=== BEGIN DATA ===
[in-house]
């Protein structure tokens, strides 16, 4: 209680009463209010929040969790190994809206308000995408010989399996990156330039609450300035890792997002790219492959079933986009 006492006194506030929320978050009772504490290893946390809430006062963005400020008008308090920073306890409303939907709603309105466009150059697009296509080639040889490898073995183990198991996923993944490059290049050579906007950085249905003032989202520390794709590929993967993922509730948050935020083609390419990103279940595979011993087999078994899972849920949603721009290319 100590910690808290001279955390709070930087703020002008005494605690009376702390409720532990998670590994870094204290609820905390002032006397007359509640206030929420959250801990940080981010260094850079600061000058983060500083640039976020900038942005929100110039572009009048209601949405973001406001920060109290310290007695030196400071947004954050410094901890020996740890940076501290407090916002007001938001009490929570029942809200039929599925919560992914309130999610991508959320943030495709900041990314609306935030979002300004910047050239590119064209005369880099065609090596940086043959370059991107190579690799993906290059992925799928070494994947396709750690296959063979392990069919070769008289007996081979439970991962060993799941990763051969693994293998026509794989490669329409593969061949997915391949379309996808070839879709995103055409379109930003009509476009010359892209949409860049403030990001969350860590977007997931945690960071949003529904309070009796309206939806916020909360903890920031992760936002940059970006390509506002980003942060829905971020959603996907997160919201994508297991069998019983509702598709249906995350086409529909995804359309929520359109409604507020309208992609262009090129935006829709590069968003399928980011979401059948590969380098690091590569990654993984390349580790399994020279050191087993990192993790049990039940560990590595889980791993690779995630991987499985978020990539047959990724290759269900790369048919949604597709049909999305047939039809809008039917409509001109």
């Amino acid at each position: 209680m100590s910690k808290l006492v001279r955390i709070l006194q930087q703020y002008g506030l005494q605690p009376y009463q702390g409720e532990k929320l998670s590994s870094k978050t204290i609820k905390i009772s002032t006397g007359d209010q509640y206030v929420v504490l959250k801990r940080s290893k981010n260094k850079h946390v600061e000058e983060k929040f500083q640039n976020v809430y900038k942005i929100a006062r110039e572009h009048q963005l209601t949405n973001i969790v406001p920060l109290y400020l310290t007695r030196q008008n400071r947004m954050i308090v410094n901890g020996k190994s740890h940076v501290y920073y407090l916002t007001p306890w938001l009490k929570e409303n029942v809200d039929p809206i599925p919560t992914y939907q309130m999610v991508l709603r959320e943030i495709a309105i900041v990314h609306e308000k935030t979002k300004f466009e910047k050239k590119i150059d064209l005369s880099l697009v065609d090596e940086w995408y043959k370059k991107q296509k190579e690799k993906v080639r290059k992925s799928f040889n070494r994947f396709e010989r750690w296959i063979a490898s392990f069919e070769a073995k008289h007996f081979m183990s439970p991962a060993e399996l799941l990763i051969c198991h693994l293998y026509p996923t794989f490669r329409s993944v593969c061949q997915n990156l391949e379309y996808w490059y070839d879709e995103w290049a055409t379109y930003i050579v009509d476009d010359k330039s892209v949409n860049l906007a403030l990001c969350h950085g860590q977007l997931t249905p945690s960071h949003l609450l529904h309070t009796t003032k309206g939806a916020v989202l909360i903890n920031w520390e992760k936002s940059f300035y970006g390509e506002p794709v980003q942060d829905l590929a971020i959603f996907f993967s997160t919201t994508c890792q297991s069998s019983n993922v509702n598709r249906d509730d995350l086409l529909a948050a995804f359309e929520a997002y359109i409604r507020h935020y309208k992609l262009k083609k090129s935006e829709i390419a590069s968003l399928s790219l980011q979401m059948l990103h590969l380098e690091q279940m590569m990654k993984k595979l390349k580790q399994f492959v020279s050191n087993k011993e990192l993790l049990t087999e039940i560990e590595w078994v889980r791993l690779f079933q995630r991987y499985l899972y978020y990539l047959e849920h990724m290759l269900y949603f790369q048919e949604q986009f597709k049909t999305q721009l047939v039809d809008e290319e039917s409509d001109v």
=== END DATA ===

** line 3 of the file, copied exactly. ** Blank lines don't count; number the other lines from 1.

């Amino acid at each position: 209680m100590s910690k808290l006492v001279r955390i709070l006194q930087q703020y002008g506030l005494q605690p009376y009463q702390g409720e532990k929320l998670s590994s870094k978050t204290i609820k905390i009772s002032t006397g007359d209010q509640y206030v929420v504490l959250k801990r940080s290893k981010n260094k850079h946390v600061e000058e983060k929040f500083q640039n976020v809430y900038k942005i929100a006062r110039e572009h009048q963005l209601t949405n973001i969790v406001p920060l109290y400020l310290t007695r030196q008008n400071r947004m954050i308090v410094n901890g020996k190994s740890h940076v501290y920073y407090l916002t007001p306890w938001l009490k929570e409303n029942v809200d039929p809206i599925p919560t992914y939907q309130m999610v991508l709603r959320e943030i495709a309105i900041v990314h609306e308000k935030t979002k300004f466009e910047k050239k590119i150059d064209l005369s880099l697009v065609d090596e940086w995408y043959k370059k991107q296509k190579e690799k993906v080639r290059k992925s799928f040889n070494r994947f396709e010989r750690w296959i063979a490898s392990f069919e070769a073995k008289h007996f081979m183990s439970p991962a060993e399996l799941l990763i051969c198991h693994l293998y026509p996923t794989f490669r329409s993944v593969c061949q997915n990156l391949e379309y996808w490059y070839d879709e995103w290049a055409t379109y930003i050579v009509d476009d010359k330039s892209v949409n860049l906007a403030l990001c969350h950085g860590q977007l997931t249905p945690s960071h949003l609450l529904h309070t009796t003032k309206g939806a916020v989202l909360i903890n920031w520390e992760k936002s940059f300035y970006g390509e506002p794709v980003q942060d829905l590929a971020i959603f996907f993967s997160t919201t994508c890792q297991s069998s019983n993922v509702n598709r249906d509730d995350l086409l529909a948050a995804f359309e929520a997002y359109i409604r507020h935020y309208k992609l262009k083609k090129s935006e829709i390419a590069s968003l399928s790219l980011q979401m059948l990103h590969l380098e690091q279940m590569m990654k993984k595979l390349k580790q399994f492959v020279s050191n087993k011993e990192l993790l049990t087999e039940i560990e590595w078994v889980r791993l690779f079933q995630r991987y499985l899972y978020y990539l047959e849920h990724m290759l269900y949603f790369q048919e949604q986009f597709k049909t999305q721009l047939v039809d809008e290319e039917s409509d001109v």